In June 1940, France fell to Hitler. More than four million refugees across Europe including French citizens, were suddenly trapped in an “unoccupied zone” of southern French provinces where an authoritarian regime was established at Vichy. Both Jews and non-Jews were threatened with extradition to Nazi Germany under Article 19 of the Franco- German Armistice- the “Surrender on Command” clause.

Varian Fry “found his courage” when called upon to act in a moment of extraordinary personal challenge, rescuing thousands of refugees in France during World War II. When Germany invaded France in June 1940, Fry agreed to go to Marseilles, a port city to which thousands of refugees fled in hopes of getting out of France, as a representative of the Emergency Rescue Committee. Working day and night, Fry assembled a team of European and American assistants and established the American Relief Center, a legal relief that also acted as a cover for an illegal underground rescue operation. Fry expanded his assistance beyond the 200 persons originally identified by the Emergency Rescue Committee and ultimately helped over 2,500 refugees during his 13- month stay in France from August 1940 to September 1941. He persevered without a passport, under constant surveillance.

By providing his “clients” with either legal or forged travel documents, he enabled their passage to Spain and other places, from which many departed for the Americas or Africa. Fry and his staff worked feverishly, often in opposition to French and even obstructionist American authorities, to help their clients make the journey to freedom through an elaborate network of escape tunnels.

Fry ignored repeated entreaties from the American government to return to the United States. In September 1941, French authorities expelled Varian Fry from France for illegal activities. Upon returning to New York, he recounted his story and tried to warn of Hitler’s impending Holocaust. In 1945, Fry published Surrender on Demand, his recollection of his missions in Marseilles.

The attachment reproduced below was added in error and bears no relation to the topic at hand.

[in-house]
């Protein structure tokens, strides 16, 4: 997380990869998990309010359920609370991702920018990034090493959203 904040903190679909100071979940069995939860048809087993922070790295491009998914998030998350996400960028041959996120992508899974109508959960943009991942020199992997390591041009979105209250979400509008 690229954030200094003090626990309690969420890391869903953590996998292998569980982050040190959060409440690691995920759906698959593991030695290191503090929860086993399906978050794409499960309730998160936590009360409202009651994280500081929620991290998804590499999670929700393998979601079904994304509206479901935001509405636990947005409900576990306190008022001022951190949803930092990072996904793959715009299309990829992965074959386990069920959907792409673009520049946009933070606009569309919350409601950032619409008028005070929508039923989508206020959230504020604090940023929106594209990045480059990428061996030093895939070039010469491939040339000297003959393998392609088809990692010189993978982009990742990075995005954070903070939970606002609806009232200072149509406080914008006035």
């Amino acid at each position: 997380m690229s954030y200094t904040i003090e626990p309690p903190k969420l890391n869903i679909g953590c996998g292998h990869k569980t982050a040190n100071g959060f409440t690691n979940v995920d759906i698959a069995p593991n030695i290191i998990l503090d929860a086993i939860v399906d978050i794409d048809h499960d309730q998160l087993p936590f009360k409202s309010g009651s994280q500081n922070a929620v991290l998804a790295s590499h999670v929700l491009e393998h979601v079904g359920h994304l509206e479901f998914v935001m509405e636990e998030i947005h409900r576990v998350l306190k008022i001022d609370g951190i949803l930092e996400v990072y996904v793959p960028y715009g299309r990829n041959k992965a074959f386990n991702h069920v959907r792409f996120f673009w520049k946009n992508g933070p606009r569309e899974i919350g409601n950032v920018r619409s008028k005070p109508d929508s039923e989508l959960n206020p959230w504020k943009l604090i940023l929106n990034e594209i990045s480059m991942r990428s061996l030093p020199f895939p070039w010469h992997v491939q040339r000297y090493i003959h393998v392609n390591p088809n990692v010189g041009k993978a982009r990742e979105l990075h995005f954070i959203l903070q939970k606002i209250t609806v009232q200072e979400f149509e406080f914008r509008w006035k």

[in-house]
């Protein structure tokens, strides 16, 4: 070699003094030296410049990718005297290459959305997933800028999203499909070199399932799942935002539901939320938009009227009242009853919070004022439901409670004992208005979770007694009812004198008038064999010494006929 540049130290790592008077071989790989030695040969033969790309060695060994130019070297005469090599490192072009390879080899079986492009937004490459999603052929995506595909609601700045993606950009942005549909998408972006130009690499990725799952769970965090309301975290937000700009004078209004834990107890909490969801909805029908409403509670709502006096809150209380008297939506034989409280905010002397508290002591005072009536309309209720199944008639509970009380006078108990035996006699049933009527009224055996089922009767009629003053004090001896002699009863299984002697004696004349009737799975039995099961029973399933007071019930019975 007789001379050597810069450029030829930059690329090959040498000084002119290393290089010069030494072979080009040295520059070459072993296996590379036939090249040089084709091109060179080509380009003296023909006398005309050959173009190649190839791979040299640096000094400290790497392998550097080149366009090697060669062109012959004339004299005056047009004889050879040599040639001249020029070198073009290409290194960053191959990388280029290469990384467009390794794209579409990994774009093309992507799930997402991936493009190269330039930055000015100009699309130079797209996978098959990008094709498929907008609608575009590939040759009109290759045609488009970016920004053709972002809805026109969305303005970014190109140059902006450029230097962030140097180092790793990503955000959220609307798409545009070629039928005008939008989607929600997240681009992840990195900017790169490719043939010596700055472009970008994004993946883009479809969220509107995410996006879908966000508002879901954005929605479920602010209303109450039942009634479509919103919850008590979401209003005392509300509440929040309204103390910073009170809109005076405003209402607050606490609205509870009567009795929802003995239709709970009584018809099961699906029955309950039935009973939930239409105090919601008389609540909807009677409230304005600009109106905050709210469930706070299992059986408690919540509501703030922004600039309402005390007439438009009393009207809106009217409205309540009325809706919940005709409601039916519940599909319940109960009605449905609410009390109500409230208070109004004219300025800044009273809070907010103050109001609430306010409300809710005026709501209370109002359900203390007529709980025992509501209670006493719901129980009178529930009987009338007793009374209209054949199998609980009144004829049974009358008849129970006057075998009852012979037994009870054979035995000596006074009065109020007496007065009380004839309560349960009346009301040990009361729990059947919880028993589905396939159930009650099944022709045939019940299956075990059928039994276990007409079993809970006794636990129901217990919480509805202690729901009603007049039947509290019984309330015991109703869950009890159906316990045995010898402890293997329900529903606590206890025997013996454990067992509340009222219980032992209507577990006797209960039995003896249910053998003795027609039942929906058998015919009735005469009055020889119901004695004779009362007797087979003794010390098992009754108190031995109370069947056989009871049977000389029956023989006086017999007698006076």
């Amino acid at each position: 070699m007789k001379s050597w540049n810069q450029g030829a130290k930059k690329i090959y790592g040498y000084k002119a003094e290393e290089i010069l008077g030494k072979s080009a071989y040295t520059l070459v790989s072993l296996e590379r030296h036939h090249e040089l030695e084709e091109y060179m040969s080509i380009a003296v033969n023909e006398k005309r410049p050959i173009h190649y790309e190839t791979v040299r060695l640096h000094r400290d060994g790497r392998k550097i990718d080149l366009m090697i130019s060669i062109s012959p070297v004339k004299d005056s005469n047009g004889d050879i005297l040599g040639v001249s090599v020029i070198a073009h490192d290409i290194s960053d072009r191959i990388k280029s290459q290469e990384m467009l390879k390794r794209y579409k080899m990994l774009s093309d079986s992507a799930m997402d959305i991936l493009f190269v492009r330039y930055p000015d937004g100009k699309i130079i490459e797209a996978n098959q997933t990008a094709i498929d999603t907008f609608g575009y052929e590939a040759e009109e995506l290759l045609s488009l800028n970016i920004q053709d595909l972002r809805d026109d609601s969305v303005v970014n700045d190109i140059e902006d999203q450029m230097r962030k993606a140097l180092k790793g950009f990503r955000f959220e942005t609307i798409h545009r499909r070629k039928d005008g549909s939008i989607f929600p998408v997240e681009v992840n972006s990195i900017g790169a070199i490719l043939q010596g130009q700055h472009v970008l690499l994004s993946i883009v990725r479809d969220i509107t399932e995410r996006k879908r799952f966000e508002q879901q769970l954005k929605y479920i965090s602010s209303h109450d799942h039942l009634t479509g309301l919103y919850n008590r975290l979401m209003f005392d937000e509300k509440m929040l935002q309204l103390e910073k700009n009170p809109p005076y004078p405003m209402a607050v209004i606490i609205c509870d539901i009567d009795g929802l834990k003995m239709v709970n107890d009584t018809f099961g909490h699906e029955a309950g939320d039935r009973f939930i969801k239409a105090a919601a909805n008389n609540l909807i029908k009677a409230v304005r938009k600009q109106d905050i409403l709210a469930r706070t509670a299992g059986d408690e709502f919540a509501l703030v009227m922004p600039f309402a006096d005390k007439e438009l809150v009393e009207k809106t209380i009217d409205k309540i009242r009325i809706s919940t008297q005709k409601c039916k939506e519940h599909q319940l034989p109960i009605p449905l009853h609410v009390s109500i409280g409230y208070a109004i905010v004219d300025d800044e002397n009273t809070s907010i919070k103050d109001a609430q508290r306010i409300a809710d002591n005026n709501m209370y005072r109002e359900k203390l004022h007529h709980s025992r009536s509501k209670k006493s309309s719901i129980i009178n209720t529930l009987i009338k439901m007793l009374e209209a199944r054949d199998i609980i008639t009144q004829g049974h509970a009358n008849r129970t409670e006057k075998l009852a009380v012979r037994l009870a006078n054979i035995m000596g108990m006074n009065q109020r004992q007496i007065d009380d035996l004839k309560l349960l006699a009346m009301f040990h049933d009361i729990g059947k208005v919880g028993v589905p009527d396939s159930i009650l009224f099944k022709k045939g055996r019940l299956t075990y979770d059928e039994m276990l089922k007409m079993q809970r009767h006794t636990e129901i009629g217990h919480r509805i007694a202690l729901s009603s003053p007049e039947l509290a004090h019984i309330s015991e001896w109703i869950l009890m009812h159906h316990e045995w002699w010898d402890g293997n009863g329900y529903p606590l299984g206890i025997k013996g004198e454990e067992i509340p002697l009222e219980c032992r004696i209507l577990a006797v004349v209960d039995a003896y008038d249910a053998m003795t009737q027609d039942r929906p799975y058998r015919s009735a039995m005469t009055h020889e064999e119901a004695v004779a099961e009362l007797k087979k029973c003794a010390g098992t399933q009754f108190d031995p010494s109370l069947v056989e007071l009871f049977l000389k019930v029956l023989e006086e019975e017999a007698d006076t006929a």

Shortly before his death, the French government awarded Fry the Croix de Chevalier de la Legion d’Honneur. It was the only official recognition he received during his lifetime. Varian Fry died unexpectedly in 1967 while revising his memoirs. He left behind a wealth of written and photographic materials that document his experiences in France. Fry was extensively honored after his death. Among his publications, accomplishments and awards are:

ASSIGNMENT: RESCUE, a version of his memoirs Fry wrote for young readers, was published after his death.

The United States Holocaust Memorial Council, in 1991, posthumously awarded the Eisenhower Liberation Medal to Fry.

Fry’s work in France was the subject of an inaugural exhibition, ASSIGNMENT: RESCUE, The Story of Varian Fry and the Emergency Rescue Committee, at the United States Holocaust Museum from June 1993 through January 1995.

The Varian Fry Foundation was formed in 1997, under the auspices of the International Rescue Committee, survivor to the Emergency Rescue Committee.

Fry saved many of this century’s best talent, many of whom immigrated to the United States. Academics found teaching positions at American universities, and writers and musicians made their way to Hollywood. The avant-garde artists effectively shifted the cultural center of the world from Paris to New York. Exchanging ideas with American artists, they opened the door to abstract expressionism, which would become the next great phase of contemporary art.